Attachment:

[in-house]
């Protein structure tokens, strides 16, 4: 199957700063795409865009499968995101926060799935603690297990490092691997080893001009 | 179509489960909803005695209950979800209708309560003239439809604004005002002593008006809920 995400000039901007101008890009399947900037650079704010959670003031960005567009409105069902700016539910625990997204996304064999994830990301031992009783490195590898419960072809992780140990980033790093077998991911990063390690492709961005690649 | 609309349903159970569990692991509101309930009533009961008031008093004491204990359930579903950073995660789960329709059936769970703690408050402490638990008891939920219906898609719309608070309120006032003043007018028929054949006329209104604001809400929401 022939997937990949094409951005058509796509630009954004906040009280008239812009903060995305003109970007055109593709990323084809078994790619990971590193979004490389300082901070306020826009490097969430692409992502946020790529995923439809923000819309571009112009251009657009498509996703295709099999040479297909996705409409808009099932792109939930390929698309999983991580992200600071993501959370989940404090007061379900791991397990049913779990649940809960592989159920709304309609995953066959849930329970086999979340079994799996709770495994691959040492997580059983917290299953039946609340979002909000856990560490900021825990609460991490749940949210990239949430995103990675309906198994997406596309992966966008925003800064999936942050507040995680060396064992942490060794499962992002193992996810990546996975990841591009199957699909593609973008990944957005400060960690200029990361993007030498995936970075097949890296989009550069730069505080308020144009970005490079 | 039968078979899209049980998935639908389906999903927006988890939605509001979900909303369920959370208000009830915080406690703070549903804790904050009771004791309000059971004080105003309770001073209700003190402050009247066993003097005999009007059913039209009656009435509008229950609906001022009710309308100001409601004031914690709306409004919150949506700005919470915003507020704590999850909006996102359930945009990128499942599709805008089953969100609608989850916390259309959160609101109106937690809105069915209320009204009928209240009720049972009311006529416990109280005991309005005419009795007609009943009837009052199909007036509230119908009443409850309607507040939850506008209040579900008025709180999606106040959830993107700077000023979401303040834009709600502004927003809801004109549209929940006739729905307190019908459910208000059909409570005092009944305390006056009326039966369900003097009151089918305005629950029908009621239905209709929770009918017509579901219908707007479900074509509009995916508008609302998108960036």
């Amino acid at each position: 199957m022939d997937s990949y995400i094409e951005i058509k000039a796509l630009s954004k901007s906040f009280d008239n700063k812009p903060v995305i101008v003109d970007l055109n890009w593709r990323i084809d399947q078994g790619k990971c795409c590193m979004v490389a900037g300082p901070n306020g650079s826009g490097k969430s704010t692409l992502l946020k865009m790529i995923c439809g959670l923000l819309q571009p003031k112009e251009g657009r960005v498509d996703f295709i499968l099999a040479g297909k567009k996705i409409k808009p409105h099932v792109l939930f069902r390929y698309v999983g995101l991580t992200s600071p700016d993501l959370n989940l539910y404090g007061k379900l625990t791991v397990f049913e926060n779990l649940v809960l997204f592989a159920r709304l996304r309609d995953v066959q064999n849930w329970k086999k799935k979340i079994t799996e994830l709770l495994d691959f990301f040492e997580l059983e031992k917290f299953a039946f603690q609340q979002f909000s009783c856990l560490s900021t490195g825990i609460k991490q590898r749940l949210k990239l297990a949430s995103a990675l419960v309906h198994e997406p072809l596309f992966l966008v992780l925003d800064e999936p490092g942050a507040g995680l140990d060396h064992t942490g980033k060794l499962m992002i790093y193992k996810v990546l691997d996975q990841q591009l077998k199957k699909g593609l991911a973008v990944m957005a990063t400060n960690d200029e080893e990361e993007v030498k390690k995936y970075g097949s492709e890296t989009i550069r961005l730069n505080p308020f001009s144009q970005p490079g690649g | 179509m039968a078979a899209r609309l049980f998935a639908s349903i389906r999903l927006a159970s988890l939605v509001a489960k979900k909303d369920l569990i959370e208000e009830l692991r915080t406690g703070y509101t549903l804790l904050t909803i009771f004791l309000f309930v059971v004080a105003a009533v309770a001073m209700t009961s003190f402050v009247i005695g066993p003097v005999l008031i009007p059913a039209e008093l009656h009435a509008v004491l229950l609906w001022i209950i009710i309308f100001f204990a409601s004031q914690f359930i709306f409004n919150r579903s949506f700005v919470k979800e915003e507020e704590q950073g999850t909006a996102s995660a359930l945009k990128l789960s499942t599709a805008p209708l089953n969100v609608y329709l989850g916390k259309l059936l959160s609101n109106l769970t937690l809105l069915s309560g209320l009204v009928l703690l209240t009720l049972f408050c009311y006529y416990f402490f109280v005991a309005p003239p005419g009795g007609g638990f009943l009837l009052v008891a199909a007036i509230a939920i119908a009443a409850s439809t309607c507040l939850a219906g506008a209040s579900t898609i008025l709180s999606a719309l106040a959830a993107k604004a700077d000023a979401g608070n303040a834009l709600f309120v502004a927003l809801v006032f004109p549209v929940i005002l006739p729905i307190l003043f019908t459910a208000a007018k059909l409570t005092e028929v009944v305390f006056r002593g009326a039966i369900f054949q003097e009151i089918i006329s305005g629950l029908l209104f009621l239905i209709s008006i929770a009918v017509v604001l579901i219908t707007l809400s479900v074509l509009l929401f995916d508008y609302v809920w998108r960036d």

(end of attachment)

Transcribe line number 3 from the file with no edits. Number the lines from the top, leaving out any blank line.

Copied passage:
């Amino acid at each position: 199957m022939d997937s990949y995400i094409e951005i058509k000039a796509l630009s954004k901007s906040f009280d008239n700063k812009p903060v995305i101008v003109d970007l055109n890009w593709r990323i084809d399947q078994g790619k990971c795409c590193m979004v490389a900037g300082p901070n306020g650079s826009g490097k969430s704010t692409l992502l946020k865009m790529i995923c439809g959670l923000l819309q571009p003031k112009e251009g657009r960005v498509d996703f295709i499968l099999a040479g297909k567009k996705i409409k808009p409105h099932v792109l939930f069902r390929y698309v999983g995101l991580t992200s600071p700016d993501l959370n989940l539910y404090g007061k379900l625990t791991v397990f049913e926060n779990l649940v809960l997204f592989a159920r709304l996304r309609d995953v066959q064999n849930w329970k086999k799935k979340i079994t799996e994830l709770l495994d691959f990301f040492e997580l059983e031992k917290f299953a039946f603690q609340q979002f909000s009783c856990l560490s900021t490195g825990i609460k991490q590898r749940l949210k990239l297990a949430s995103a990675l419960v309906h198994e997406p072809l596309f992966l966008v992780l925003d800064e999936p490092g942050a507040g995680l140990d060396h064992t942490g980033k060794l499962m992002i790093y193992k996810v990546l691997d996975q990841q591009l077998k199957k699909g593609l991911a973008v990944m957005a990063t400060n960690d200029e080893e990361e993007v030498k390690k995936y970075g097949s492709e890296t989009i550069r961005l730069n505080p308020f001009s144009q970005p490079g690649g | 179509m039968a078979a899209r609309l049980f998935a639908s349903i389906r999903l927006a159970s988890l939605v509001a489960k979900k909303d369920l569990i959370e208000e009830l692991r915080t406690g703070y509101t549903l804790l904050t909803i009771f004791l309000f309930v059971v004080a105003a009533v309770a001073m209700t009961s003190f402050v009247i005695g066993p003097v005999l008031i009007p059913a039209e008093l009656h009435a509008v004491l229950l609906w001022i209950i009710i309308f100001f204990a409601s004031q914690f359930i709306f409004n919150r579903s949506f700005v919470k979800e915003e507020e704590q950073g999850t909006a996102s995660a359930l945009k990128l789960s499942t599709a805008p209708l089953n969100v609608y329709l989850g916390k259309l059936l959160s609101n109106l769970t937690l809105l069915s309560g209320l009204v009928l703690l209240t009720l049972f408050c009311y006529y416990f402490f109280v005991a309005p003239p005419g009795g007609g638990f009943l009837l009052v008891a199909a007036i509230a939920i119908a009443a409850s439809t309607c507040l939850a219906g506008a209040s579900t898609i008025l709180s999606a719309l106040a959830a993107k604004a700077d000023a979401g608070n303040a834009l709600f309120v502004a927003l809801v006032f004109p549209v929940i005002l006739p729905i307190l003043f019908t459910a208000a007018k059909l409570t005092e028929v009944v305390f006056r002593g009326a039966i369900f054949q003097e009151i089918i006329s305005g629950l029908l209104f009621l239905i209709s008006i929770a009918v017509v604001l579901i219908t707007l809400s479900v074509l509009l929401f995916d508008y609302v809920w998108r960036d």